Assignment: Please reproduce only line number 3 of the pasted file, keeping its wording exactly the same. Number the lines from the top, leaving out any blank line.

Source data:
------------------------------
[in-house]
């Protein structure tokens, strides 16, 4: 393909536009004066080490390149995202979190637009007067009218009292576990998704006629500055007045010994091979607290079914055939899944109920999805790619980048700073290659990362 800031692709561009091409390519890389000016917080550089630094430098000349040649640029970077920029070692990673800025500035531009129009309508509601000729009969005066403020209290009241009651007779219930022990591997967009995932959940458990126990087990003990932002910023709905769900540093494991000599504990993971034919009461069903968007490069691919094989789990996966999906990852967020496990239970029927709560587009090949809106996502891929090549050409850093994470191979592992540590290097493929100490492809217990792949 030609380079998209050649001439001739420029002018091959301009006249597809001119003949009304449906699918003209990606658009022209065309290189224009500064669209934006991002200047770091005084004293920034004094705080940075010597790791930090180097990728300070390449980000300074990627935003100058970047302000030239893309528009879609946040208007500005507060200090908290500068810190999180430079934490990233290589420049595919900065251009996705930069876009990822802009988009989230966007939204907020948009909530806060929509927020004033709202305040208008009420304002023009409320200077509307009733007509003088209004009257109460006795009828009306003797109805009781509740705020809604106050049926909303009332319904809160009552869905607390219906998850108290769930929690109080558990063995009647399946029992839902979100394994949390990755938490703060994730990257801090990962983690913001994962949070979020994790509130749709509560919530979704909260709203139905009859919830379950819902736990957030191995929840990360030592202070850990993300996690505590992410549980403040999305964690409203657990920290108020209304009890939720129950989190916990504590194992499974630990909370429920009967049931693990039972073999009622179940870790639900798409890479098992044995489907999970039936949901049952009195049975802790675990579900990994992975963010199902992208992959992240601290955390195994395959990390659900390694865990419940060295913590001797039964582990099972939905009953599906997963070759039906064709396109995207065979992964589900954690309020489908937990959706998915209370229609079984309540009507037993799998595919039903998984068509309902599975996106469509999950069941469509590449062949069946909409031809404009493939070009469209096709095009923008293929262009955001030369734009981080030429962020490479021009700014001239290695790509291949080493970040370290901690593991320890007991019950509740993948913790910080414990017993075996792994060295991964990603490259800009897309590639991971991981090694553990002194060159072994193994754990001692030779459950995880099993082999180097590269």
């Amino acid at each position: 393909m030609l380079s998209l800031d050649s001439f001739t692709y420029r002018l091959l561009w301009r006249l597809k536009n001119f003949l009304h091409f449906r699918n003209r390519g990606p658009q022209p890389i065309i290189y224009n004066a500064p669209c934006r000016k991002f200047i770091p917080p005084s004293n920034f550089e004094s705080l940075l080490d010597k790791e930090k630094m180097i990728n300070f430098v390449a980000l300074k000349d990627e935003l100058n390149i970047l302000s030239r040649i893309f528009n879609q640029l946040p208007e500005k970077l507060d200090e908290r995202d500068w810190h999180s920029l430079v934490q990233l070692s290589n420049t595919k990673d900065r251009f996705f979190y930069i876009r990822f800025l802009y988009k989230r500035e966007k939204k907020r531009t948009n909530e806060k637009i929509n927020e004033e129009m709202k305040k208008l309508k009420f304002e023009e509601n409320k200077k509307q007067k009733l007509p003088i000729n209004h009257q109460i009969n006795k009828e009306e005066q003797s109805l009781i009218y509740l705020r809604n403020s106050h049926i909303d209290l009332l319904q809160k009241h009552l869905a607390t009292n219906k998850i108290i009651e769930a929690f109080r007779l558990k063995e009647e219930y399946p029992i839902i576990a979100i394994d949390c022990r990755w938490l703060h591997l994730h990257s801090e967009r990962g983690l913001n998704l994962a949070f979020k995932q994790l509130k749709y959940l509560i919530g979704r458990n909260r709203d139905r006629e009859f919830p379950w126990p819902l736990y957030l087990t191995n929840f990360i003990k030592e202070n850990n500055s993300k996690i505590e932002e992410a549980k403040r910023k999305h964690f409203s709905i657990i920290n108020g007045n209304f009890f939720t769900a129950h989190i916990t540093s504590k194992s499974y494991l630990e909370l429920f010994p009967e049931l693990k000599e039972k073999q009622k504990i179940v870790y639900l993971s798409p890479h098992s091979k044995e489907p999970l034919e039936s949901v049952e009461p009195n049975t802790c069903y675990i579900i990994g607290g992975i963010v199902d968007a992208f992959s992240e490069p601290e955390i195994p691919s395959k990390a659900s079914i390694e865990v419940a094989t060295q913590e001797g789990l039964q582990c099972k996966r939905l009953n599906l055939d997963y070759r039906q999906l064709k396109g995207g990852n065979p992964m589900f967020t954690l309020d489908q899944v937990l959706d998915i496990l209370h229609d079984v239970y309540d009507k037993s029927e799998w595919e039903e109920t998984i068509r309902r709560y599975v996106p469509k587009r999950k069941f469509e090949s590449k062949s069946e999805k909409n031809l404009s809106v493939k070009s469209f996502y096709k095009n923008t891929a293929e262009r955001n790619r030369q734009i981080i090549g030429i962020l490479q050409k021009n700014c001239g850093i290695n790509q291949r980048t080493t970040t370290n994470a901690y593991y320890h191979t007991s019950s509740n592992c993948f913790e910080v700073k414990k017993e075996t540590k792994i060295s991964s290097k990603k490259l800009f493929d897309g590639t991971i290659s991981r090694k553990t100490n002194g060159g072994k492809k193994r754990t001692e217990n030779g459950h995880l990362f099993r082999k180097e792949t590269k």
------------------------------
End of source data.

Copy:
């Amino acid at each position: 393909m030609l380079s998209l800031d050649s001439f001739t692709y420029r002018l091959l561009w301009r006249l597809k536009n001119f003949l009304h091409f449906r699918n003209r390519g990606p658009q022209p890389i065309i290189y224009n004066a500064p669209c934006r000016k991002f200047i770091p917080p005084s004293n920034f550089e004094s705080l940075l080490d010597k790791e930090k630094m180097i990728n300070f430098v390449a980000l300074k000349d990627e935003l100058n390149i970047l302000s030239r040649i893309f528009n879609q640029l946040p208007e500005k970077l507060d200090e908290r995202d500068w810190h999180s920029l430079v934490q990233l070692s290589n420049t595919k990673d900065r251009f996705f979190y930069i876009r990822f800025l802009y988009k989230r500035e966007k939204k907020r531009t948009n909530e806060k637009i929509n927020e004033e129009m709202k305040k208008l309508k009420f304002e023009e509601n409320k200077k509307q007067k009733l007509p003088i000729n209004h009257q109460i009969n006795k009828e009306e005066q003797s109805l009781i009218y509740l705020r809604n403020s106050h049926i909303d209290l009332l319904q809160k009241h009552l869905a607390t009292n219906k998850i108290i009651e769930a929690f109080r007779l558990k063995e009647e219930y399946p029992i839902i576990a979100i394994d949390c022990r990755w938490l703060h591997l994730h990257s801090e967009r990962g983690l913001n998704l994962a949070f979020k995932q994790l509130k749709y959940l509560i919530g979704r458990n909260r709203d139905r006629e009859f919830p379950w126990p819902l736990y957030l087990t191995n929840f990360i003990k030592e202070n850990n500055s993300k996690i505590e932002e992410a549980k403040r910023k999305h964690f409203s709905i657990i920290n108020g007045n209304f009890f939720t769900a129950h989190i916990t540093s504590k194992s499974y494991l630990e909370l429920f010994p009967e049931l693990k000599e039972k073999q009622k504990i179940v870790y639900l993971s798409p890479h098992s091979k044995e489907p999970l034919e039936s949901v049952e009461p009195n049975t802790c069903y675990i579900i990994g607290g992975i963010v199902d968007a992208f992959s992240e490069p601290e955390i195994p691919s395959k990390a659900s079914i390694e865990v419940a094989t060295q913590e001797g789990l039964q582990c099972k996966r939905l009953n599906l055939d997963y070759r039906q999906l064709k396109g995207g990852n065979p992964m589900f967020t954690l309020d489908q899944v937990l959706d998915i496990l209370h229609d079984v239970y309540d009507k037993s029927e799998w595919e039903e109920t998984i068509r309902r709560y599975v996106p469509k587009r999950k069941f469509e090949s590449k062949s069946e999805k909409n031809l404009s809106v493939k070009s469209f996502y096709k095009n923008t891929a293929e262009r955001n790619r030369q734009i981080i090549g030429i962020l490479q050409k021009n700014c001239g850093i290695n790509q291949r980048t080493t970040t370290n994470a901690y593991y320890h191979t007991s019950s509740n592992c993948f913790e910080v700073k414990k017993e075996t540590k792994i060295s991964s290097k990603k490259l800009f493929d897309g590639t991971i290659s991981r090694k553990t100490n002194g060159g072994k492809k193994r754990t001692e217990n030779g459950h995880l990362f099993r082999k180097e792949t590269k």